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Universal Access to Essential Vital Signs Monitoring

Ansermino, J. Mark MBBCh, FRCPC

doi: 10.1213/ANE.0b013e3182a1f22f
Technology, Computing, and Simulation: Special Article

Much more than a telephone, today’s mobile device has become an integral part of the way we interface with the world. Mobile devices have the computing capability, display, and battery power to become powerful medical devices that measure vital signs and provide intelligent interpretation or immediate transmission of information. The widespread adoption of mobile devices, even in low-resource settings, promises to make vital signs monitoring available anywhere and at low cost. This readily available computing power will also extend the utility of vital signs monitoring to new clinical indications, especially with the use of additional processing and integration of information. This review will focus on the universal promotion of pulse oximetry and advanced processing of plethysmography to assess variables such as respiratory rate, capillary refill time, and fluid responsiveness, and how these measurements may assist with perioperative monitoring, diagnosis, and management of pneumonia in children and preeclampsia in pregnancy when combined with mobile devices.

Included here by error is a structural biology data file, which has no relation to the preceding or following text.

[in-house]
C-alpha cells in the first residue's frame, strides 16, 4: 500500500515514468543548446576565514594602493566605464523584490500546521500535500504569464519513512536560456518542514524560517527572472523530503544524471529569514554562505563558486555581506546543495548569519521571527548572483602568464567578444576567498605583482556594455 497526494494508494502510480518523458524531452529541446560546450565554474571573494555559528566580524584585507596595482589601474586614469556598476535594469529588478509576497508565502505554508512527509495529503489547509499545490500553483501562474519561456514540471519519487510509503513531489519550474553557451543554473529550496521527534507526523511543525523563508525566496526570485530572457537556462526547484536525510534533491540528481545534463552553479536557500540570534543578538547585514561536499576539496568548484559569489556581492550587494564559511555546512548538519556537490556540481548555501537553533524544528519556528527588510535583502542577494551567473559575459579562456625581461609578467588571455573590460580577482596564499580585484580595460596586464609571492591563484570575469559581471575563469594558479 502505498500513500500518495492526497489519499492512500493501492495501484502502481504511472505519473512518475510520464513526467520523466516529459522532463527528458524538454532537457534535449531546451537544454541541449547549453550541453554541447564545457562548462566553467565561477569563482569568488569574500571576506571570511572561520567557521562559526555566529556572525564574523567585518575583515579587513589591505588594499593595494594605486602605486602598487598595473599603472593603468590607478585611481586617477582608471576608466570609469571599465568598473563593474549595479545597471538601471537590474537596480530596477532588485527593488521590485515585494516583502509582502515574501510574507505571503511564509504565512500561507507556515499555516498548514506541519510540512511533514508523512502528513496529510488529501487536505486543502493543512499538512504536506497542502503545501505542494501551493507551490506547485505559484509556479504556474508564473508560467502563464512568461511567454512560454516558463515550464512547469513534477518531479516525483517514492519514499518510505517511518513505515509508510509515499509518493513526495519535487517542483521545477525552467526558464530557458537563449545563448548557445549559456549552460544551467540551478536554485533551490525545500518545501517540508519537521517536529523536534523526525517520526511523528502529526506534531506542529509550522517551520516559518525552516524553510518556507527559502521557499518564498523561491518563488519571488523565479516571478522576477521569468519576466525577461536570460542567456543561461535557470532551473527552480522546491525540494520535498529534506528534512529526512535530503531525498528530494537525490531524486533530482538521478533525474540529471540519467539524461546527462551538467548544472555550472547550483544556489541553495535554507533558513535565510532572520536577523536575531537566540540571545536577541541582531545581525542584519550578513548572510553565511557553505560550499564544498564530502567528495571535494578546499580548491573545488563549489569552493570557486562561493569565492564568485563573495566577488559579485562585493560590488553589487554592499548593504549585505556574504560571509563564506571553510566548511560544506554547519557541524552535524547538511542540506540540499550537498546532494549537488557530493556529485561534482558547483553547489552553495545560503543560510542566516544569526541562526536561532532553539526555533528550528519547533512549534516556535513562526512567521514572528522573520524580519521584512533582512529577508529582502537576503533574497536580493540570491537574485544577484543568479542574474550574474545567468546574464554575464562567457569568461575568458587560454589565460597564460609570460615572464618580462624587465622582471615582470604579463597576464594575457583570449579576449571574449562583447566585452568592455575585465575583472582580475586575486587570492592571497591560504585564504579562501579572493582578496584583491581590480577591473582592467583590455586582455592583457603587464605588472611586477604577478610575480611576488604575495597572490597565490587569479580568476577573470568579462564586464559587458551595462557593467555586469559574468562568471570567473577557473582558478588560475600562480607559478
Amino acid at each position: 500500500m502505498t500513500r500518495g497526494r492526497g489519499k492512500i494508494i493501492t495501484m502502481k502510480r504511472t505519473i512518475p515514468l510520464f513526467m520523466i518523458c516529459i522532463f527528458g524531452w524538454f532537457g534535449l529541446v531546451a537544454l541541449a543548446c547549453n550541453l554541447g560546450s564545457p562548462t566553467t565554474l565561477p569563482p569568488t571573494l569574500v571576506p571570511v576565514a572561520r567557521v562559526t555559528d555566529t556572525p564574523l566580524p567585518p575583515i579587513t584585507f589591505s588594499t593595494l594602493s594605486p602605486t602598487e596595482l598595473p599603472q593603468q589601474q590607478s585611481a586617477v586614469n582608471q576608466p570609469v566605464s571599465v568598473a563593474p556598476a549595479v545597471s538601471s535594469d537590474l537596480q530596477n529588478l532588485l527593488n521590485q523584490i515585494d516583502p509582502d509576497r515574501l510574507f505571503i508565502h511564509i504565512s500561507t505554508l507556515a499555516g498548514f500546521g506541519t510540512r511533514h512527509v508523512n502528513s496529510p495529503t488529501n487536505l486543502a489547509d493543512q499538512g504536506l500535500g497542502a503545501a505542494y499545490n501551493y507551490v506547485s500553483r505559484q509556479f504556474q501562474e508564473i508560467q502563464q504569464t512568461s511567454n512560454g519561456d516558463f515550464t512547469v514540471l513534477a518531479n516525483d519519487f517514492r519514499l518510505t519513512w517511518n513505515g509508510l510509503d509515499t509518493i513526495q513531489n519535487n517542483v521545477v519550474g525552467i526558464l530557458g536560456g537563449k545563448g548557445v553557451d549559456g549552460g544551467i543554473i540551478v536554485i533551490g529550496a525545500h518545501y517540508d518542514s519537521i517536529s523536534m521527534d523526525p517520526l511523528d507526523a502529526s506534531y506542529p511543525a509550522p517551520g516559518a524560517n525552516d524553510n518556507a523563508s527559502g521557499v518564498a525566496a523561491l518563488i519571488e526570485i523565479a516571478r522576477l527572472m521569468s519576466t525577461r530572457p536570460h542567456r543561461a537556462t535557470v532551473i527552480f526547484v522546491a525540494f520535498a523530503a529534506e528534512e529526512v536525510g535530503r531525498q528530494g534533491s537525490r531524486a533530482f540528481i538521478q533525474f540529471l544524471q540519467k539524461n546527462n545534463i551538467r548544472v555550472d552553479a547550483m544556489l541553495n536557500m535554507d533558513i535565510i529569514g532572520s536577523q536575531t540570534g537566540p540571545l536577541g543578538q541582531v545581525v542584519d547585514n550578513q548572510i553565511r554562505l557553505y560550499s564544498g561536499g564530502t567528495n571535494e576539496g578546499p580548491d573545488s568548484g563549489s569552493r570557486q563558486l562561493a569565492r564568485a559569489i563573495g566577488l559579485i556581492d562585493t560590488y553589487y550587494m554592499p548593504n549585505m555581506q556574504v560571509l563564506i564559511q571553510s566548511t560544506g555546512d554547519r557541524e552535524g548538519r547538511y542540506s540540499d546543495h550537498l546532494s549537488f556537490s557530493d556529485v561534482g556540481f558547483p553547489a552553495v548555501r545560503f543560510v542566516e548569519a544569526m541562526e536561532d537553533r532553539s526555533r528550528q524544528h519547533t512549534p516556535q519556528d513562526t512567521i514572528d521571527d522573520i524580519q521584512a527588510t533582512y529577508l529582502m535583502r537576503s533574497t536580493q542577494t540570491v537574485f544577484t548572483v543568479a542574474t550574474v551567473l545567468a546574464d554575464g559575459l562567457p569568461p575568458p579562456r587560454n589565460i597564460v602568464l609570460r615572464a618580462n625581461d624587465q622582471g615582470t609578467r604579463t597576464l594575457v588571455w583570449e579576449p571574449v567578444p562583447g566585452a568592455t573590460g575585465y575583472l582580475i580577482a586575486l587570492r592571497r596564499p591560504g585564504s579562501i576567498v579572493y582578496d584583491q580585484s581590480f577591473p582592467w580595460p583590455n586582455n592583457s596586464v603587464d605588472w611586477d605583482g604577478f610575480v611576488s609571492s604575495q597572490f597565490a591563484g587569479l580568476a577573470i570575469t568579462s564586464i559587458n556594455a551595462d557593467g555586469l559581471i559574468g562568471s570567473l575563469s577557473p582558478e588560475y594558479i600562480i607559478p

From the Department of Anesthesiology, Pharmacology and Therapeutics, University of British Columbia; and Department of Anesthesia, BC Children’s Hospital, Vancouver, British Columbia, Canada.

Accepted for publication June 17, 2013.

Published ahead of print September 10, 2013

Funding: Not funded.

Conflict of Interest: See Disclosures at the end of the article.

Reprints will not be available from the author.

Address correspondence to J. Mark Ansermino, MBBCh, FRCPC, Department of Anesthesia, BC Children’s Hospital, 1L7-4480 Oak St., Vancouver, BC V6H 3V4, Canada. Address e-mail to

© 2013 International Anesthesia Research Society
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